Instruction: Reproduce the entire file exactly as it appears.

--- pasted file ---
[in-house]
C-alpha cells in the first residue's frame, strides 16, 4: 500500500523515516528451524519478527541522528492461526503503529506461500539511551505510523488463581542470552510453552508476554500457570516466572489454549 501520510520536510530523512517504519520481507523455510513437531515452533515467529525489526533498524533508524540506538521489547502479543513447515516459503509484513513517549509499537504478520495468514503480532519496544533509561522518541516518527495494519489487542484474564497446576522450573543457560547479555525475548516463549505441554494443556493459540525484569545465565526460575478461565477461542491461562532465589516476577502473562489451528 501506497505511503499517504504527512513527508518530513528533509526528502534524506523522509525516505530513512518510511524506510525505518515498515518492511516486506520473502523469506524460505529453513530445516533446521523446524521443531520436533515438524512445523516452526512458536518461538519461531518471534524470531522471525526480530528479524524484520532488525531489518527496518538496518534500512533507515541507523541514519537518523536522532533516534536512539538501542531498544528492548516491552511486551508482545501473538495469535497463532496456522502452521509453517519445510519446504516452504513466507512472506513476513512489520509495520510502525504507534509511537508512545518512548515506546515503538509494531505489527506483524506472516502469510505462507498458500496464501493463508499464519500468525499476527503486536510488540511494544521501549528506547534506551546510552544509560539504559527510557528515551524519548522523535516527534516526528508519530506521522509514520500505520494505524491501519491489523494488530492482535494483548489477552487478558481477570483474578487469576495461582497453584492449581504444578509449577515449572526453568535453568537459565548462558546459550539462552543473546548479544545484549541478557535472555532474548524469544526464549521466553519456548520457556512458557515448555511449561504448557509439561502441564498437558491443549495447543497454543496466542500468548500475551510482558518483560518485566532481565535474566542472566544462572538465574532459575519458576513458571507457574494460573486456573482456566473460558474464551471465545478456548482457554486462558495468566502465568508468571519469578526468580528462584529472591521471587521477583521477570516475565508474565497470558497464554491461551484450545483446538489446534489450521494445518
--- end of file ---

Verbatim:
[in-house]
C-alpha cells in the first residue's frame, strides 16, 4: 500500500523515516528451524519478527541522528492461526503503529506461500539511551505510523488463581542470552510453552508476554500457570516466572489454549 501520510520536510530523512517504519520481507523455510513437531515452533515467529525489526533498524533508524540506538521489547502479543513447515516459503509484513513517549509499537504478520495468514503480532519496544533509561522518541516518527495494519489487542484474564497446576522450573543457560547479555525475548516463549505441554494443556493459540525484569545465565526460575478461565477461542491461562532465589516476577502473562489451528 501506497505511503499517504504527512513527508518530513528533509526528502534524506523522509525516505530513512518510511524506510525505518515498515518492511516486506520473502523469506524460505529453513530445516533446521523446524521443531520436533515438524512445523516452526512458536518461538519461531518471534524470531522471525526480530528479524524484520532488525531489518527496518538496518534500512533507515541507523541514519537518523536522532533516534536512539538501542531498544528492548516491552511486551508482545501473538495469535497463532496456522502452521509453517519445510519446504516452504513466507512472506513476513512489520509495520510502525504507534509511537508512545518512548515506546515503538509494531505489527506483524506472516502469510505462507498458500496464501493463508499464519500468525499476527503486536510488540511494544521501549528506547534506551546510552544509560539504559527510557528515551524519548522523535516527534516526528508519530506521522509514520500505520494505524491501519491489523494488530492482535494483548489477552487478558481477570483474578487469576495461582497453584492449581504444578509449577515449572526453568535453568537459565548462558546459550539462552543473546548479544545484549541478557535472555532474548524469544526464549521466553519456548520457556512458557515448555511449561504448557509439561502441564498437558491443549495447543497454543496466542500468548500475551510482558518483560518485566532481565535474566542472566544462572538465574532459575519458576513458571507457574494460573486456573482456566473460558474464551471465545478456548482457554486462558495468566502465568508468571519469578526468580528462584529472591521471587521477583521477570516475565508474565497470558497464554491461551484450545483446538489446534489450521494445518